Leaders in the spotlight: Alan Sugar

Alan Sugar

Alan Michael Sugar was born on 24 March 1947 and is a British entrepreneur, media personality and political advisor.

Born in Hackney, East London to a Jewish family, Sugar grew up on a council flat but it wasn’t long until his entrepreneurial flair become clear to those who met him.

Having left school at 16, Sugar briefly worked for the Ministry of Education as a statistician – however, he was also selling aerials for cars and other electrical goods out of his van.

Just five years later, Sugar founded Amstrad – a importer/exporter and wholesale business that specialised in consumer electronics.

The company was an early adopter of injection moulding plastics, which led to cheaper products and undercutting any competition at the time..

By 1980, the company was listed on the London Stock Exchange and throughout the decade, Amstrad doubled its market value and profit year on year. At its peak in 1988, the business was valued at £1.2 billion.

The 1990s proved harder for the business as a rapid growth in tech and number of competitors flooded the market.

Amstrad suffered from unreliable products and the damage to the brand never recovered. Their personal computers were marred with constant issues.

Despite the business trying to expand further into the tech market with the releases of its own gaming console – there was no return. The console itself couldn’t match the sale of the Mega Drive of Nintendo Super NES.

In 1993, Amstrad expanded into the telecoms business, in a move away from the personal computer routes they had established.

Over the next decade, they advanced into email devices/programmes and internet-based tech. These received greater success than what the business had seen in many years.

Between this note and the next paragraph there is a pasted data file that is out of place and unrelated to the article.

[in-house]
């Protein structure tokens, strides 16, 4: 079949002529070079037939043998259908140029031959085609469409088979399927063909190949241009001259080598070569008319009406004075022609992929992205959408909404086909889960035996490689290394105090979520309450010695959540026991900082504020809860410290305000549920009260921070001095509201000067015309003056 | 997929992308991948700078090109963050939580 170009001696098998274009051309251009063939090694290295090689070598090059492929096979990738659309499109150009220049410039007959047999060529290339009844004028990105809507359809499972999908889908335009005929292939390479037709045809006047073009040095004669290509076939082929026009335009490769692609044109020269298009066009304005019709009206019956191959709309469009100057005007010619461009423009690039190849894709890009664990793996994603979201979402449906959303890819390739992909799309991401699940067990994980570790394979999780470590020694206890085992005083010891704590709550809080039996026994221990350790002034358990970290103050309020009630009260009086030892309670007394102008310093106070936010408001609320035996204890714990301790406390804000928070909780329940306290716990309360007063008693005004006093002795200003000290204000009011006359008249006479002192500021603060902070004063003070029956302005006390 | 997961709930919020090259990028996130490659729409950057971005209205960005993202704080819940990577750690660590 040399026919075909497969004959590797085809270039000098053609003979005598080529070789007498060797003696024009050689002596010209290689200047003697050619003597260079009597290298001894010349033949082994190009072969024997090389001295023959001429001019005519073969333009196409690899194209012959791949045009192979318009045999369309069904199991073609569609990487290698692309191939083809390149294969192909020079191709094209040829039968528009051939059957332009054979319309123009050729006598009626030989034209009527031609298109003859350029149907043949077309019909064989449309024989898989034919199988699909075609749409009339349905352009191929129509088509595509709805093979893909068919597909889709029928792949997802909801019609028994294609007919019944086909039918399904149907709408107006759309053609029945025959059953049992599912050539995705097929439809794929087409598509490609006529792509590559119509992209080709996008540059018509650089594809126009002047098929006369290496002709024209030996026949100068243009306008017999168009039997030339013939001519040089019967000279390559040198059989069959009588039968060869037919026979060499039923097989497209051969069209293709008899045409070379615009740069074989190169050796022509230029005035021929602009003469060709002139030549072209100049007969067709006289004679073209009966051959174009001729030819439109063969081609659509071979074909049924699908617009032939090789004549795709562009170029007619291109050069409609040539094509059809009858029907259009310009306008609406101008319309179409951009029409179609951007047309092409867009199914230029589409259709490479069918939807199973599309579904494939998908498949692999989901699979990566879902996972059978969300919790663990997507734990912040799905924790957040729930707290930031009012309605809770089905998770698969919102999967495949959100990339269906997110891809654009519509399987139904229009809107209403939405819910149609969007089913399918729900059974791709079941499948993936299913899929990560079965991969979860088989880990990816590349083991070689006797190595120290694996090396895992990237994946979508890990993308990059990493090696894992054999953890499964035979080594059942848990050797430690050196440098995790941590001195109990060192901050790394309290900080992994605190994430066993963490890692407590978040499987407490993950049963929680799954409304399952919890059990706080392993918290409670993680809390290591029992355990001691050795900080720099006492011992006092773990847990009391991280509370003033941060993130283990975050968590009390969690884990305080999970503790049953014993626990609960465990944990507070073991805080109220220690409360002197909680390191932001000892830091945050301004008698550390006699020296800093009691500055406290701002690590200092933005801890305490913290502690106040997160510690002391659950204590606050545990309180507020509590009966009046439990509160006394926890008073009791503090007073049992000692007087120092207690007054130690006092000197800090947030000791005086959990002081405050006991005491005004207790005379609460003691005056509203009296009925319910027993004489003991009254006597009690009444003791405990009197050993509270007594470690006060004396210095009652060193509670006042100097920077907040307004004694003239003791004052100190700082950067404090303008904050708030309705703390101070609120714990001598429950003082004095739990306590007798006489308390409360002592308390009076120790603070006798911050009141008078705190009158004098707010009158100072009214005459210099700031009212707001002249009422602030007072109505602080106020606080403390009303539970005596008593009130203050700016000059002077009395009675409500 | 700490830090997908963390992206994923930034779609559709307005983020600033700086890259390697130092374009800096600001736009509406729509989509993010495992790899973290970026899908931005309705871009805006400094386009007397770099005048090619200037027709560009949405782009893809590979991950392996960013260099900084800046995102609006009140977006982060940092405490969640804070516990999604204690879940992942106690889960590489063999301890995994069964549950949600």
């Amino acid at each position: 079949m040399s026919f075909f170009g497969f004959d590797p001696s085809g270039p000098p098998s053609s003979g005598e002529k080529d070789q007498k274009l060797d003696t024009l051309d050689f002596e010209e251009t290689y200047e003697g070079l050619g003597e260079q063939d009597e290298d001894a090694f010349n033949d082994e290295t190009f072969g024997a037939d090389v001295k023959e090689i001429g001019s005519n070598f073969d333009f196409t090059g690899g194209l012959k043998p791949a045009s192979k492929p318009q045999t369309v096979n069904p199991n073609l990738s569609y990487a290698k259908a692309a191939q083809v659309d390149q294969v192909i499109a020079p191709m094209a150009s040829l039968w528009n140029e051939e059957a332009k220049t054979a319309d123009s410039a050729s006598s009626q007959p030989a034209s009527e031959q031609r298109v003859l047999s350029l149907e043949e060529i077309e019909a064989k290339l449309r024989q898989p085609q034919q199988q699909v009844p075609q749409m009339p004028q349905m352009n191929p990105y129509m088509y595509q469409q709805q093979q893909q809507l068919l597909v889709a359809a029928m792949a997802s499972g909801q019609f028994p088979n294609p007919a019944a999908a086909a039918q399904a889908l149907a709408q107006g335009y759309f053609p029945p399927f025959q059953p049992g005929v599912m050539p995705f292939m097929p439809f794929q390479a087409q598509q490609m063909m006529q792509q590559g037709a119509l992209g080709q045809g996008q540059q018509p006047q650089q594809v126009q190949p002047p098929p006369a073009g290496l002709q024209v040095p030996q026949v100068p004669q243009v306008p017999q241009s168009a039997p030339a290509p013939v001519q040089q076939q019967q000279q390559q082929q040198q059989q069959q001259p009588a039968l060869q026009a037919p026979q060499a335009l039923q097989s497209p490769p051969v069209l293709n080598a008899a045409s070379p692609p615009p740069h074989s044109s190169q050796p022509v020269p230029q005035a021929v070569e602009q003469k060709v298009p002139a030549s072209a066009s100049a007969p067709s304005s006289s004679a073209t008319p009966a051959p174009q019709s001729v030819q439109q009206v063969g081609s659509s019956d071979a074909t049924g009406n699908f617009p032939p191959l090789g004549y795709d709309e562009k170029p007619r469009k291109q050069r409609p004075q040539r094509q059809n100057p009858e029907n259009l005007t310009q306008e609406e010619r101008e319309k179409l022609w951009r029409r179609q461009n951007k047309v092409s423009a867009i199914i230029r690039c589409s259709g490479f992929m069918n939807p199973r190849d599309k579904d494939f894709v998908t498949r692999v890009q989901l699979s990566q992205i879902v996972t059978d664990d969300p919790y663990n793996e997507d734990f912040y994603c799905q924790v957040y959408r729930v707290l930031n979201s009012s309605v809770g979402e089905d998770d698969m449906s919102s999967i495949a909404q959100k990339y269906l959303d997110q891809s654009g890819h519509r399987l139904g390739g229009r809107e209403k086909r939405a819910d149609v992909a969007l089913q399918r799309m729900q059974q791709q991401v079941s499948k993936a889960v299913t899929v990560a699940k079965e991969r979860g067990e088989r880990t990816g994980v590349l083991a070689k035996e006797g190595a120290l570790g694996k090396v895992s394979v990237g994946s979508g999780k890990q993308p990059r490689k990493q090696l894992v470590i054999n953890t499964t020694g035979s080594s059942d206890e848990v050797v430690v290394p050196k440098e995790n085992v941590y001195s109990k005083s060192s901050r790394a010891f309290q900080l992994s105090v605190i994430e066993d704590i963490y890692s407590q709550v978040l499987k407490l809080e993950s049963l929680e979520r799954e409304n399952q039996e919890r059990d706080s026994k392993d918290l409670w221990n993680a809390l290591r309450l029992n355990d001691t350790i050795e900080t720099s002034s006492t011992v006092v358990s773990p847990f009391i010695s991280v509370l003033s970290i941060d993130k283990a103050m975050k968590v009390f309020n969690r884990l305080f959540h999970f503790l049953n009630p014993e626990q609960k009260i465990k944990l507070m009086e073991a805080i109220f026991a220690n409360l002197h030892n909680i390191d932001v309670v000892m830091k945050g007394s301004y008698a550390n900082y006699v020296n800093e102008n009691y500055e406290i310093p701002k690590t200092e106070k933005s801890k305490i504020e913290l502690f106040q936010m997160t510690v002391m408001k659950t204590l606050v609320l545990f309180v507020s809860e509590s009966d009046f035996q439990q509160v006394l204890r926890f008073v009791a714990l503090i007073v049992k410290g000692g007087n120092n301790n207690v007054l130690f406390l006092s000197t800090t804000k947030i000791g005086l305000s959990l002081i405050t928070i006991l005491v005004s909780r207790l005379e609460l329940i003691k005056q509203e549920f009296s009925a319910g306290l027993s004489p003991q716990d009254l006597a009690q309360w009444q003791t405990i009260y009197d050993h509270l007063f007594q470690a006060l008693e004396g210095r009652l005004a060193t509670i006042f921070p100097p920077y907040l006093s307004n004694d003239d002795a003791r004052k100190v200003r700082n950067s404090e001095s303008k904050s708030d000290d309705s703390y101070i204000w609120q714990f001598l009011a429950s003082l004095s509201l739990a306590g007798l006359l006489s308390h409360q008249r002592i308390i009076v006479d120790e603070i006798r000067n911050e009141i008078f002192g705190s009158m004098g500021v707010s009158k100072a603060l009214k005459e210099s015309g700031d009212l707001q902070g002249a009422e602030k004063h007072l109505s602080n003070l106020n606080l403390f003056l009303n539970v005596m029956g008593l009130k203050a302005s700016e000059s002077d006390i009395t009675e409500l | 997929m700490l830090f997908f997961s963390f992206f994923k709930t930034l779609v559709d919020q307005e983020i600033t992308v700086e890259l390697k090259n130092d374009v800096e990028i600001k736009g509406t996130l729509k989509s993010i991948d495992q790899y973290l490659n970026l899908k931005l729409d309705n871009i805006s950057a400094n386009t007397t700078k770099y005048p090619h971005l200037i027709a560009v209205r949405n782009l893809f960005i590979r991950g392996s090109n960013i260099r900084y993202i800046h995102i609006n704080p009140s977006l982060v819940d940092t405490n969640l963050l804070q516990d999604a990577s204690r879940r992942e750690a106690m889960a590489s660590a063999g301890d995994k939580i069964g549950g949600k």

In the early 2000s, Amstrad released a series of home entertainment products, including DVD players and music systems.

Sugar sold the business in July 2007 to BSkyB for £125 million. He remained Chairman for a further six months, before he left citing an interest in focusing on his other business ventures.

In 1991, Sugar staged a takeover of his favourite football team – Tottenham Hotspurs – with Terry Venables. He made the move to takeover the club to help ease the financial woes the club was suffering from at the time.

His time at the club wasn’t enjoyed by the majority of Spurs fans, as Sugar was viewed as treating the club as a business, rather than a footballing venture. The club did not finish in the top six during his time at the club and only won one trophy – the 1999 League Cup.

Controversies involving Venables, star strikers Teddy Sheringham and Jurgen Klinsmann, and a series of managerial appointments all heavily involved Sugar.

Sugar sold his majority stake in the club to ENIC leisure group for £22 million in February 2001. He kept a small share in the club until June 2007, when ENIC purchased the rest of the shares.

Sugar described his 16 year association with his boyhood club as “a waste of my life”.

Many people will know Sugar from his hit BBC TV show – The Apprentice. 12 or more candidates start the show and each week, they are whittled down to one, who is then offered a contract to work for Sugar himself.

Sugar has received a series of notable honours in his life. In 2000, he was knighted as part of the Queen’s New Year Honours List for services to the electronics industry. Nine years later, he was made a life peer, and became Baron Sugar.

At the end of 2016, Sugar had a reported wealth of almost £1.2 billion.

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